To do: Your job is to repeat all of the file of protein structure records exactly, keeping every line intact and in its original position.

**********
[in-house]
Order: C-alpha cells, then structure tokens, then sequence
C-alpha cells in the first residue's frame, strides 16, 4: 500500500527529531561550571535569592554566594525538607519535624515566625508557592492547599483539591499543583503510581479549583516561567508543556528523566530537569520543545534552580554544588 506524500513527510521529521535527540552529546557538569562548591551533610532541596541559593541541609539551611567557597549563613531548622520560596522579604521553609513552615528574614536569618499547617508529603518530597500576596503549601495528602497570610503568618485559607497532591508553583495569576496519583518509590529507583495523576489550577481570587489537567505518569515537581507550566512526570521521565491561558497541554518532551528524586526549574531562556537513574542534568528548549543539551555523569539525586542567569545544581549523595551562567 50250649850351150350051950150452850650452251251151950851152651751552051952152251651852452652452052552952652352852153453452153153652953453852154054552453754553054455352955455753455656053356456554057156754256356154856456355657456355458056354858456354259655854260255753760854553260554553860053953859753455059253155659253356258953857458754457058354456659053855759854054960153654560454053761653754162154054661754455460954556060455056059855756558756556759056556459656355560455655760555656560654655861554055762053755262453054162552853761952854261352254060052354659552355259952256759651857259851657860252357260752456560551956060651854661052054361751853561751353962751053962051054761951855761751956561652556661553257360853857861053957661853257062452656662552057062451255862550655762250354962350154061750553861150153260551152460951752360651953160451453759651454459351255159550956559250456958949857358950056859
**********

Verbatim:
[in-house]
Order: C-alpha cells, then structure tokens, then sequence
C-alpha cells in the first residue's frame, strides 16, 4: 500500500527529531561550571535569592554566594525538607519535624515566625508557592492547599483539591499543583503510581479549583516561567508543556528523566530537569520543545534552580554544588 506524500513527510521529521535527540552529546557538569562548591551533610532541596541559593541541609539551611567557597549563613531548622520560596522579604521553609513552615528574614536569618499547617508529603518530597500576596503549601495528602497570610503568618485559607497532591508553583495569576496519583518509590529507583495523576489550577481570587489537567505518569515537581507550566512526570521521565491561558497541554518532551528524586526549574531562556537513574542534568528548549543539551555523569539525586542567569545544581549523595551562567 50250649850351150350051950150452850650452251251151950851152651751552051952152251651852452652452052552952652352852153453452153153652953453852154054552453754553054455352955455753455656053356456554057156754256356154856456355657456355458056354858456354259655854260255753760854553260554553860053953859753455059253155659253356258953857458754457058354456659053855759854054960153654560454053761653754162154054661754455460954556060455056059855756558756556759056556459656355560455655760555656560654655861554055762053755262453054162552853761952854261352254060052354659552355259952256759651857259851657860252357260752456560551956060651854661052054361751853561751353962751053962051054761951855761751956561652556661553257360853857861053957661853257062452656662552057062451255862550655762250354962350154061750553861150153260551152460951752360651953160451453759651454459351255159550956559250456958949857358950056859